Why was the EEAC, the network of environmental and sustainability councils, founded?
The European Environment and Sustainable Development Advisory Councils (EEAC) was founded in the early 1990s, after the Rio Conference. Since many environmental policy problems are not just country-specific, but international in nature, the European level is important. The EEAC serves as a forum for the exchange of opinions and experiences between the national councils on selected topics.
(In June 1992, Agenda 21 was adopted at the Earth Summit in Rio de Janeiro. It was the first international convention to designate climate change as a serious problem, and it created an obligation on the part of the community of nations to take action. Agenda 21 forms the framework for the climate protection negotiations that take place within the conferences between the nations that signed the convention.–Ed.)
What is the makeup of the EEAC?
The EEAC is a network of the national councils, which make recommendations to policymakers and support them when drafting legislation. The councils are made up of scientists, academics, representatives of civil society and industry associations, and experts.
What are the other tasks of the EEAC?
The EEAC also serves a “watchdog” function, monitoring sitting governments and the European Commission with regard to their decisions on climate policy and their sustainability strategies. One of the EEAC’s biggest projects is to organize an annual conference, which is always held in a different country and with the support of that country’s government. This year it is Poland’s turn; the conference will be held in September.
Does the network influence European policy?
I think the situation is similar to that of most academic and scientific bodies that serve in an advisory capacity: They don’t have any direct influence, but you know that the council’s opinion is heard during development and decision-making processes. Take energy issues, for instance: The EEAC was one of the five or six organizations that published a report at the same time stating that it is necessary to arrive at a CO2-neutral electricity sector based on renewable energies.
Does the EEAC, as an environmental policy board, also want to act as a counterweight to the United States and Japan?
No, not really. We report more on the status of the work done by the academic and scientific councils that belong to the EEAC. At the European level, we make appearances in Brussels, invite members of the European Parliament or the Commission to events, and present the work done by the councils. We maintain an office in Brussels, and we publish a regular newsletter with information on what is happening in the different countries. The EEAC also advises the councils of the new EU member states, such as Poland and Hungary.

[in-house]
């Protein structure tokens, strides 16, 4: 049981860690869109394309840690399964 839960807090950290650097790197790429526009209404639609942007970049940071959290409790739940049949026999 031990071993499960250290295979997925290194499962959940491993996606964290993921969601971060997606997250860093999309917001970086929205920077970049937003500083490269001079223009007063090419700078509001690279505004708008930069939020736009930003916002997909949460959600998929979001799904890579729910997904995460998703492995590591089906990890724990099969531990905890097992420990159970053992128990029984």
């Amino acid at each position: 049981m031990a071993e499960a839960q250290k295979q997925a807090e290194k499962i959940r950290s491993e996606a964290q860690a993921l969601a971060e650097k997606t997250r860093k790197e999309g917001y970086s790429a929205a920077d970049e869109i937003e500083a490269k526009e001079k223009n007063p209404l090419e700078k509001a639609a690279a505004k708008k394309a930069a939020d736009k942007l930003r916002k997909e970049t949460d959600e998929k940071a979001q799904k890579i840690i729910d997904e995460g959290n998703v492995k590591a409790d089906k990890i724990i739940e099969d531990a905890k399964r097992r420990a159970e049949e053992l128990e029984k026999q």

You were the vice chair of the EEAC for the past two years. What will change as a result of your taking on this leadership role?
One of the chairperson’s main jobs is to set topics, which means that we determine the areas of emphasis for our term in office. After the conference in Poland, one major topic will be “Rio+20,” with an eye to the U.N. climate conference coming up in 2012 and looking back at the Rio Conference in 1992. The chairperson is also in charge of coordinating the various working groups: There is one group each on energy issues, protecting the oceans, agricultural policy, protecting biodiversity, and sustainability policy.
What does your new job mean to you, and how important will it be to you?
I’m looking forward to an exciting two years. It will be important to set topics and raise the profile of the good ideas generated in the national councils more at the European level. This will be interesting for Germany, because we will have the opportunity to showcase what we can do here at the national level.
Will you need to travel often?
Thanks to new technology, I will be able to do a lot of things right from my own desk, whether through Skype conferences or conference calls, but I will probably also have to travel a bit more often. After all, you do have to stay in touch with other EEAC members. Next week, for example, there is a meeting of the EEAC leadership, meaning about ten to twelve members of different councils. But much of what I will be doing in my new position is closely connected with my work for the German Advisory Council on the Environment (SRU). (Schreurs was appointed to the SRU in 2008.–Ed.)